M&G Optimal Income – one month on

I thought it would be useful to explain the key positions in the new M&G Optimal Income Fund and how I am making use of the “wider powers”, so that readers can get a better understanding of my strategy for international bond (and indeed equity) markets.

A prevailing view over the past 18 months has been that the market’s expectations of interest rates have continually been too low, and my long-only bond funds have been very short duration since summer 2005. Back in August 2005, the Bank of England had just cut rates from 4.75% to 4.5%, and the market was pricing in one interest rate cut. How wrong the market was – yesterday’s rate hike was the third since August 2005 and there are very likely to be more on the way. This duration call turned out to be spot on and the M&G Corporate Bond Fund achieved top quartile performance in 2005 and 2006, although frustratingly, the fund only just succeeded in breaking even last year. In a long-only bond fund you are always a victim to market conditions.

I believe there are likely to be at least two more rate rises in the UK, and the bond portion of Optimal Income has an exceptionally short duration of just 3 years. On top of this, I sold a significant amount of sterling interest rate futures in December and the beginning of January, which has added to performance since launch (particularly yesterday)

With wider powers, I am now able to accurately express my yield curve view for the first time. I believe global investors are being too conservative on their interest rate forecasts and expect short dated bond yields to continue rising as interest rates go up. Long dated bonds should fare much better, thanks to ongoing support from pension funds. In the US and Europe, I have sold short and medium-dated bond futures, and have bought long dated bond futures. In the UK, long dated bond futures do not exist so I have sold 10 year gilt futures and bought 30 year gilts, which still accurately reflects this view.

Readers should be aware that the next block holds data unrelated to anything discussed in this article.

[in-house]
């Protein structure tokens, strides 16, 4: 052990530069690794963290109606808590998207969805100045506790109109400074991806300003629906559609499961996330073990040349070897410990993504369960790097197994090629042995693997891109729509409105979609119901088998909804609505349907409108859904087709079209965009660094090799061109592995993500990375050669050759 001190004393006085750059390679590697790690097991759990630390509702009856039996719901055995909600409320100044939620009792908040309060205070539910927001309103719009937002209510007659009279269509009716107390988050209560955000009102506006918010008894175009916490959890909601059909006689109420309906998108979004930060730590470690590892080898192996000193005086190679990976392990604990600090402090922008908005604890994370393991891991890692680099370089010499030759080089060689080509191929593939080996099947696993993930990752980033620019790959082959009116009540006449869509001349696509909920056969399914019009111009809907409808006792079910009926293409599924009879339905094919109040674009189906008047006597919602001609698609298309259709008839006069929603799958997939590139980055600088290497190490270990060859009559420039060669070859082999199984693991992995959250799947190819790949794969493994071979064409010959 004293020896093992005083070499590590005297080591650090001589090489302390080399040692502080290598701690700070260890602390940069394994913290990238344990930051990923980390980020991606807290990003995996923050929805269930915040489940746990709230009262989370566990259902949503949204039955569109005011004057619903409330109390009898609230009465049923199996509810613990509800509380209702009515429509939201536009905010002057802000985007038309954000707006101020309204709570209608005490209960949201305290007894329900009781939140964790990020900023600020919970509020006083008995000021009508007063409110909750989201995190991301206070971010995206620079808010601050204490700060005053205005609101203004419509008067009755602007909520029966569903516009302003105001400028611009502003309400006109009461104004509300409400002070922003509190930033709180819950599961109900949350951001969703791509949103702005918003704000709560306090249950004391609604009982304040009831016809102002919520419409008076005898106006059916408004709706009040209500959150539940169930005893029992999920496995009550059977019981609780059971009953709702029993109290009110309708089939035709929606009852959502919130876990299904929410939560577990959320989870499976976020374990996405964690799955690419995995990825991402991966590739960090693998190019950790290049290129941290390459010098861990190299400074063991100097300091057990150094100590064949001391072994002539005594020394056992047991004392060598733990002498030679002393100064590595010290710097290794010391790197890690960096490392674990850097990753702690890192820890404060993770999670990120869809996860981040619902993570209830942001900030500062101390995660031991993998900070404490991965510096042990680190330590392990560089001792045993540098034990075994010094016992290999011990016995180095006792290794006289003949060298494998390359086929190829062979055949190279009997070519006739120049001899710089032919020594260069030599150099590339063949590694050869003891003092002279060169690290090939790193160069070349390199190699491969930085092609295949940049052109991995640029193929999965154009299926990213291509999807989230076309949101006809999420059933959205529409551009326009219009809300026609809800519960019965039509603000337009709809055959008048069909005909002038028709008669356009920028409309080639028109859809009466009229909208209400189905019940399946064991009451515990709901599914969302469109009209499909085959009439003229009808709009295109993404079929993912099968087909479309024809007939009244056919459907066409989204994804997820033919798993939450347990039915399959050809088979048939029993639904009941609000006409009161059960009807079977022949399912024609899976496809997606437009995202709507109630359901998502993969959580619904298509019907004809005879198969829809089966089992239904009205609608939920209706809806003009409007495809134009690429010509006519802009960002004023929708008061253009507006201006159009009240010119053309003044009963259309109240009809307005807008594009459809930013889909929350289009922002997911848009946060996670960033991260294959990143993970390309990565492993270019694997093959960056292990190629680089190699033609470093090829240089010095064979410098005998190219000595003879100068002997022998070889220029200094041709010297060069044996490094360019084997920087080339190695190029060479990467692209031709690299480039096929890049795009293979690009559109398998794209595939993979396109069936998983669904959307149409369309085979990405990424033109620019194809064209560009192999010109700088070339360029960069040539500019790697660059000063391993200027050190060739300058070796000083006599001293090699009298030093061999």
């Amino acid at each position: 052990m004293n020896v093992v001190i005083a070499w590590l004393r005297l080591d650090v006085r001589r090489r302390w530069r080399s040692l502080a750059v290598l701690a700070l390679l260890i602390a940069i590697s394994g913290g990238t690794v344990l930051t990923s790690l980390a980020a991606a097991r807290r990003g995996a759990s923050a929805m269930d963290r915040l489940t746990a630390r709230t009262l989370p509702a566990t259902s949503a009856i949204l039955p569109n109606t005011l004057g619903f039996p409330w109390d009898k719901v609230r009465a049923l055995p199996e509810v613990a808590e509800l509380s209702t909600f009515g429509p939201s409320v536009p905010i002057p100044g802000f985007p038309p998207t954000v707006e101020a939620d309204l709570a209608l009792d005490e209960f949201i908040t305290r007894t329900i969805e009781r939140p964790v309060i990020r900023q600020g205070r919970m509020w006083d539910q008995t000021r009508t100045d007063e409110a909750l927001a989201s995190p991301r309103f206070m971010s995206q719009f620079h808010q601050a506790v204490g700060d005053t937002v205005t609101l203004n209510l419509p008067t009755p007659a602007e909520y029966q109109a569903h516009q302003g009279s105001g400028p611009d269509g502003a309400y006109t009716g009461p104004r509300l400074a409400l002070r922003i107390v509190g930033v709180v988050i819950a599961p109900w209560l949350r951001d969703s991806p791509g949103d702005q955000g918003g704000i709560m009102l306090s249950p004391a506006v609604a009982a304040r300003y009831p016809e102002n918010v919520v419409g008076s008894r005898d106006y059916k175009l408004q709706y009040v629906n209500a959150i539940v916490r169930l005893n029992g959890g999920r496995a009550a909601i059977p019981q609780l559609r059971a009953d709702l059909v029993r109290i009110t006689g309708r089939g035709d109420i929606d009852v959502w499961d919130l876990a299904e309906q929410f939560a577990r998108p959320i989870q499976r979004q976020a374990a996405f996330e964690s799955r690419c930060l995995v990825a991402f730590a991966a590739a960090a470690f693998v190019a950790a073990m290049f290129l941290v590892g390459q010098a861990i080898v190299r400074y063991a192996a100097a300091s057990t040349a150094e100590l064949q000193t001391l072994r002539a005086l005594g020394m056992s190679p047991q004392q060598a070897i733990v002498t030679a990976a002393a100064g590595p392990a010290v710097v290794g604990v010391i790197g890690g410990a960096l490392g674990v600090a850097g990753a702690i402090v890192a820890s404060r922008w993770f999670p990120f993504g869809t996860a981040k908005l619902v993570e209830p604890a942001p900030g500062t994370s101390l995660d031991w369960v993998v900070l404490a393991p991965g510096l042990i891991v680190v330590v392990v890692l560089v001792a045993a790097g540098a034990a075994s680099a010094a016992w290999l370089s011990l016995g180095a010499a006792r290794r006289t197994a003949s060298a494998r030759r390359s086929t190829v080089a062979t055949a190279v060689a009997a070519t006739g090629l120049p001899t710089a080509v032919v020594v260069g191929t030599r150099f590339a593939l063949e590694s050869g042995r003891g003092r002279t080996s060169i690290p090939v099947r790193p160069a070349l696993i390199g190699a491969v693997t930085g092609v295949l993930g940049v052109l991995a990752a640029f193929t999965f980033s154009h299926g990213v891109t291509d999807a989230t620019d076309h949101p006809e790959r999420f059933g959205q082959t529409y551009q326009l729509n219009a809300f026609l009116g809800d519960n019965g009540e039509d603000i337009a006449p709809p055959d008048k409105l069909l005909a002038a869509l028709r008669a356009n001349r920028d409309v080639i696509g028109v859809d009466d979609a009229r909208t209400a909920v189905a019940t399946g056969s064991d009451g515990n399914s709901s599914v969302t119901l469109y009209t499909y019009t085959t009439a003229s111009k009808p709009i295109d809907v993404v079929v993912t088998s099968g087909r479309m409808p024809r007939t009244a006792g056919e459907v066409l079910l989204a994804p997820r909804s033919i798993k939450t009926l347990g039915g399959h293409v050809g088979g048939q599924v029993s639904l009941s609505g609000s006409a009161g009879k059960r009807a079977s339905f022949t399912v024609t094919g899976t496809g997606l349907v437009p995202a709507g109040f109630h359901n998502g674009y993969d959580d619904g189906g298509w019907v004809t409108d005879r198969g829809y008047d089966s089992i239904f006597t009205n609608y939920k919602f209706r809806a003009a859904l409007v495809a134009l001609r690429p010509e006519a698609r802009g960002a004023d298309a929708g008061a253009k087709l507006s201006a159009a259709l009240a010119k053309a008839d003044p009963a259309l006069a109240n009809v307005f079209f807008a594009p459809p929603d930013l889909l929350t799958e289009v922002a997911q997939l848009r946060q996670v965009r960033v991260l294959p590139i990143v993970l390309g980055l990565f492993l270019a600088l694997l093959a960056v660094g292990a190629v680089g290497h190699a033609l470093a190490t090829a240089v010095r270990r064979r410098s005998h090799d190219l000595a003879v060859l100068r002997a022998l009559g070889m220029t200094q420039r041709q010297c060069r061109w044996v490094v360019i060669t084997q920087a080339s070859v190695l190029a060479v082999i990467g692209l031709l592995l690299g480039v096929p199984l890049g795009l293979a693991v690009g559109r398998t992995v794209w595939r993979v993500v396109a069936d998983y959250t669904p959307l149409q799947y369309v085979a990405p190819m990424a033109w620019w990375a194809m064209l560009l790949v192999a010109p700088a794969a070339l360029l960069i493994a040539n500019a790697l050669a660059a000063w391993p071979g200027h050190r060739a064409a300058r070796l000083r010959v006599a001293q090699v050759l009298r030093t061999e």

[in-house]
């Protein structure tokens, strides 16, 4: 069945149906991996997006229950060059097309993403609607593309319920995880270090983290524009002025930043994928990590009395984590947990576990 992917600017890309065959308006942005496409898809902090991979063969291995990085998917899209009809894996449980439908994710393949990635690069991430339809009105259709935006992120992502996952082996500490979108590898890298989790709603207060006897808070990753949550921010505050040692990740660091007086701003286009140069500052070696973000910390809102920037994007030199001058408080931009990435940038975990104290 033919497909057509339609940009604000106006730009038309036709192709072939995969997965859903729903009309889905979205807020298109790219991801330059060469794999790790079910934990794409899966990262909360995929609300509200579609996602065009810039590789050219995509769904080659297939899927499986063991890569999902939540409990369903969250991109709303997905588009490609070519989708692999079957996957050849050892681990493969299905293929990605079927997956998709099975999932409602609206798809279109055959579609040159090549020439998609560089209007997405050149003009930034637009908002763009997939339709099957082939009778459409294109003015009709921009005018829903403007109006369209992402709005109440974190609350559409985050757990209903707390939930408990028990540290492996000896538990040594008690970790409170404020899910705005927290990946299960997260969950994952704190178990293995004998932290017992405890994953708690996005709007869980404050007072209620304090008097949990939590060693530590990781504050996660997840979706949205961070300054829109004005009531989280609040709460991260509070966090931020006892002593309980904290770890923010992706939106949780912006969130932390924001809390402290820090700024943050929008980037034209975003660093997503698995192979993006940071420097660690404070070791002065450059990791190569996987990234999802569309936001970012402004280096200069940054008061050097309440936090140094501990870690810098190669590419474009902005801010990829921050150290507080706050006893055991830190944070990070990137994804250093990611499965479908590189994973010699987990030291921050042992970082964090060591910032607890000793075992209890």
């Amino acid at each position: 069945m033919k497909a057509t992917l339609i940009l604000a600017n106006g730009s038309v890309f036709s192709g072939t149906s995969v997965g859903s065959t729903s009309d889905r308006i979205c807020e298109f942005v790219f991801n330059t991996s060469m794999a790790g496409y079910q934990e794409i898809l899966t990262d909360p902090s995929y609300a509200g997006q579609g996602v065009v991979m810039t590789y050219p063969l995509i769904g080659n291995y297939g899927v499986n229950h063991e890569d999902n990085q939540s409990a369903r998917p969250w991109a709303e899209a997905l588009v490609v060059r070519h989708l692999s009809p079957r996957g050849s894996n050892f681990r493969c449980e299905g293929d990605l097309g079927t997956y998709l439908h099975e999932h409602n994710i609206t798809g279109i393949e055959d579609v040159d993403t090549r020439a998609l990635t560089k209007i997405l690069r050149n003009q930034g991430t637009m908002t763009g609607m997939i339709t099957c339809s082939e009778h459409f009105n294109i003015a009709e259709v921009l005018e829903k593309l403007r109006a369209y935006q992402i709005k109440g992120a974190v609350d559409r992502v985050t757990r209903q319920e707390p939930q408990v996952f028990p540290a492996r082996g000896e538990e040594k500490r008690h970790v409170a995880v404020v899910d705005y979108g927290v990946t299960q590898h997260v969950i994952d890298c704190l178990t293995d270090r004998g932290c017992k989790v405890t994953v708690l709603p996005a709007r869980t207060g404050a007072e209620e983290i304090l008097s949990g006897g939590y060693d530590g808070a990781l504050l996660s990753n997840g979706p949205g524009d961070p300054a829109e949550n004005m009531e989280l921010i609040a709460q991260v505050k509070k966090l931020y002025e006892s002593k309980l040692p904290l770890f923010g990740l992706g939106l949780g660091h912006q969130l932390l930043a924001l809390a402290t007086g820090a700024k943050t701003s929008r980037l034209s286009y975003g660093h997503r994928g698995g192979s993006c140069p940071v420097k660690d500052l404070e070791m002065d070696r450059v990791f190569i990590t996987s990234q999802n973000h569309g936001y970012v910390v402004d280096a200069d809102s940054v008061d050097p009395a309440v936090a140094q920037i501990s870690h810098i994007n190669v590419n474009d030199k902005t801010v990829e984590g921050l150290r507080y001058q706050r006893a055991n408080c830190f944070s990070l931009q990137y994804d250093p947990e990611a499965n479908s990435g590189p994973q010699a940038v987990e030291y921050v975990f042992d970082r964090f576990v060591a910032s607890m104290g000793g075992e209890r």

As for asset allocation, investment grade corporate bonds form just over 50% of the portfolio. High yield bond valuations are not overly enticing on the whole, and high yield forms 30% of the fund. This is only slightly above the 20% minimum that must be held in high yield corporate bonds in order for the Fund to qualify for the IMA UK Other Bond sector.

Equity exposure stands at just over 10%, and I expect to build this up closer to the maximum 20% limit as opportunities become available. Equity markets still look relatively cheap versus bond markets (and very cheap versus high yield bonds). The equity holdings in the fund are all where a company’s earnings yield looks very attractive versus that company’s bond yield. Equity selection is made in close consultation with M&G’s Equity fund managers and analysts, particularly with the Global Equity team.

The value of investments will fluctuate, which will cause prices to fall as well as rise and you may not get back the original amount you invested. Past performance is not a guide to future performance.

Richard Woolnough

Job Title: Fund Manager

Specialist Subjects: Government and corporate bonds

Likes: Running, cycling

Heroes: Mohammed Ali, Winston Churchill

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